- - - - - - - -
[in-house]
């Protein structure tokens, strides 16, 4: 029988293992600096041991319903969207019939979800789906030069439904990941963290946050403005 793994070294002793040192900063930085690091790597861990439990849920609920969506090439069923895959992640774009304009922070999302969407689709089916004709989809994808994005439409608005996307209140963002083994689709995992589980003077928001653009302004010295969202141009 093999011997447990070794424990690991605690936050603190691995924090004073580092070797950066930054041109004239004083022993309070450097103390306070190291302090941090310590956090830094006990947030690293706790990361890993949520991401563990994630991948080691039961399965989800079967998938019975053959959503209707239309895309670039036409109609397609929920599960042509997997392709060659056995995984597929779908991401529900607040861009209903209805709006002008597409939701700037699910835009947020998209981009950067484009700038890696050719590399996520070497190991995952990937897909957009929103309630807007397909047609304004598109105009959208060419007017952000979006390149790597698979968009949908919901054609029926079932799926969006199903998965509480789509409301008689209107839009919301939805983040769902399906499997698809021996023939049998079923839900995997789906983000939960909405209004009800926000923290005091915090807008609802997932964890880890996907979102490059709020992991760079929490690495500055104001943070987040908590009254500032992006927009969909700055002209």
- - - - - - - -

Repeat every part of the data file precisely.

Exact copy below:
[in-house]
């Protein structure tokens, strides 16, 4: 029988293992600096041991319903969207019939979800789906030069439904990941963290946050403005 793994070294002793040192900063930085690091790597861990439990849920609920969506090439069923895959992640774009304009922070999302969407689709089916004709989809994808994005439409608005996307209140963002083994689709995992589980003077928001653009302004010295969202141009 093999011997447990070794424990690991605690936050603190691995924090004073580092070797950066930054041109004239004083022993309070450097103390306070190291302090941090310590956090830094006990947030690293706790990361890993949520991401563990994630991948080691039961399965989800079967998938019975053959959503209707239309895309670039036409109609397609929920599960042509997997392709060659056995995984597929779908991401529900607040861009209903209805709006002008597409939701700037699910835009947020998209981009950067484009700038890696050719590399996520070497190991995952990937897909957009929103309630807007397909047609304004598109105009959208060419007017952000979006390149790597698979968009949908919901054609029926079932799926969006199903998965509480789509409301008689209107839009919301939805983040769902399906499997698809021996023939049998079923839900995997789906983000939960909405209004009800926000923290005091915090807008609802997932964890880890996907979102490059709020992991760079929490690495500055104001943070987040908590009254500032992006927009969909700055002209």